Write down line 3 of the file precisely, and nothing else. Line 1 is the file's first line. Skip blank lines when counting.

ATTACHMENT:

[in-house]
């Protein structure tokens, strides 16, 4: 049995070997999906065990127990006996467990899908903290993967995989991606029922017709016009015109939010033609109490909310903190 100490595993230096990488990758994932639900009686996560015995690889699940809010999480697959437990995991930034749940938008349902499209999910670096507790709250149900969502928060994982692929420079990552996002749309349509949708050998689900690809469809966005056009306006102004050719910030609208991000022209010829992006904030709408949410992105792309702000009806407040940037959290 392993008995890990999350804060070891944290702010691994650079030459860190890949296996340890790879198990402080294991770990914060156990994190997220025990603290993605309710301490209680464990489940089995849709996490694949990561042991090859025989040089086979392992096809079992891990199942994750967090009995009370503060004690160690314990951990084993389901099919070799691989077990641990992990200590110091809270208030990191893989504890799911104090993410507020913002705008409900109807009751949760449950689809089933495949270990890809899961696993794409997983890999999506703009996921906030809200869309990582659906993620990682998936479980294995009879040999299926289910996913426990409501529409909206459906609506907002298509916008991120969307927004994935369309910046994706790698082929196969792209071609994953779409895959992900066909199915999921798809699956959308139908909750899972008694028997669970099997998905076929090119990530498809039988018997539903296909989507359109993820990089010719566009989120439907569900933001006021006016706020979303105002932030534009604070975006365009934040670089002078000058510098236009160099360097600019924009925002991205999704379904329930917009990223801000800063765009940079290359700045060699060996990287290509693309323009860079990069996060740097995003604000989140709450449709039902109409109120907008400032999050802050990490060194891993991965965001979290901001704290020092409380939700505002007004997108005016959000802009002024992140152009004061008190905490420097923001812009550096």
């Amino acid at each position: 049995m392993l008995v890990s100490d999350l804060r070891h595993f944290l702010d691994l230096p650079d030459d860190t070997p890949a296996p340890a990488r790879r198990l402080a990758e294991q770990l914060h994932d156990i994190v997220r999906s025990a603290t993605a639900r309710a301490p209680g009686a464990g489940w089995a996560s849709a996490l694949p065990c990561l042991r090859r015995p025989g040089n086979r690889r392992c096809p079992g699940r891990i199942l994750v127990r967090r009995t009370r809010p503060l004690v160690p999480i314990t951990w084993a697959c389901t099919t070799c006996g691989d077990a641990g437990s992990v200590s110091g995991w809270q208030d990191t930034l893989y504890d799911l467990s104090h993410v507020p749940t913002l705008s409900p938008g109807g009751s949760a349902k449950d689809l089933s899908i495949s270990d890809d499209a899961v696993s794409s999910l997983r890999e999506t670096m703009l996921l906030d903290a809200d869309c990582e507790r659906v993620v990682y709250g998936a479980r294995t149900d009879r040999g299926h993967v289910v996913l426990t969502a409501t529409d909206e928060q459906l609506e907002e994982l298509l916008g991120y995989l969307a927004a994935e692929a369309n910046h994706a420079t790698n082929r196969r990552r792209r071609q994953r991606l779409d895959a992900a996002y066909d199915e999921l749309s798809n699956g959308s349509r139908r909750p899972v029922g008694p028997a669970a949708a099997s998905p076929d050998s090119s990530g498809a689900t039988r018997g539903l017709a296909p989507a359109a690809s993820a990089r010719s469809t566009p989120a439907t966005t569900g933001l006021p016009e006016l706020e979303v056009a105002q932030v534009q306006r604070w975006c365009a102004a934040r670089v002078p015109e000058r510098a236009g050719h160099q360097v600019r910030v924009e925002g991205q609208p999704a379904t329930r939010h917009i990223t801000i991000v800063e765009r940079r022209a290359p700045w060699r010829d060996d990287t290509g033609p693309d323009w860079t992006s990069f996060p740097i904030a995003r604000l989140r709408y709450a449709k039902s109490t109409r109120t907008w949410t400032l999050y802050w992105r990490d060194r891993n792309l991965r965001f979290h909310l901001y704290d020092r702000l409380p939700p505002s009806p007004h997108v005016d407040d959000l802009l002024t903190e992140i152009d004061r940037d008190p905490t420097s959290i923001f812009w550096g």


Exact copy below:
């Amino acid at each position: 049995m392993l008995v890990s100490d999350l804060r070891h595993f944290l702010d691994l230096p650079d030459d860190t070997p890949a296996p340890a990488r790879r198990l402080a990758e294991q770990l914060h994932d156990i994190v997220r999906s025990a603290t993605a639900r309710a301490p209680g009686a464990g489940w089995a996560s849709a996490l694949p065990c990561l042991r090859r015995p025989g040089n086979r690889r392992c096809p079992g699940r891990i199942l994750v127990r967090r009995t009370r809010p503060l004690v160690p999480i314990t951990w084993a697959c389901t099919t070799c006996g691989d077990a641990g437990s992990v200590s110091g995991w809270q208030d990191t930034l893989y504890d799911l467990s104090h993410v507020p749940t913002l705008s409900p938008g109807g009751s949760a349902k449950d689809l089933s899908i495949s270990d890809d499209a899961v696993s794409s999910l997983r890999e999506t670096m703009l996921l906030d903290a809200d869309c990582e507790r659906v993620v990682y709250g998936a479980r294995t149900d009879r040999g299926h993967v289910v996913l426990t969502a409501t529409d909206e928060q459906l609506e907002e994982l298509l916008g991120y995989l969307a927004a994935e692929a369309n910046h994706a420079t790698n082929r196969r990552r792209r071609q994953r991606l779409d895959a992900a996002y066909d199915e999921l749309s798809n699956g959308s349509r139908r909750p899972v029922g008694p028997a669970a949708a099997s998905p076929d050998s090119s990530g498809a689900t039988r018997g539903l017709a296909p989507a359109a690809s993820a990089r010719s469809t566009p989120a439907t966005t569900g933001l006021p016009e006016l706020e979303v056009a105002q932030v534009q306006r604070w975006c365009a102004a934040r670089v002078p015109e000058r510098a236009g050719h160099q360097v600019r910030v924009e925002g991205q609208p999704a379904t329930r939010h917009i990223t801000i991000v800063e765009r940079r022209a290359p700045w060699r010829d060996d990287t290509g033609p693309d323009w860079t992006s990069f996060p740097i904030a995003r604000l989140r709408y709450a449709k039902s109490t109409r109120t907008w949410t400032l999050y802050w992105r990490d060194r891993n792309l991965r965001f979290h909310l901001y704290d020092r702000l409380p939700p505002s009806p007004h997108v005016d407040d959000l802009l002024t903190e992140i152009d004061r940037d008190p905490t420097s959290i923001f812009w550096g």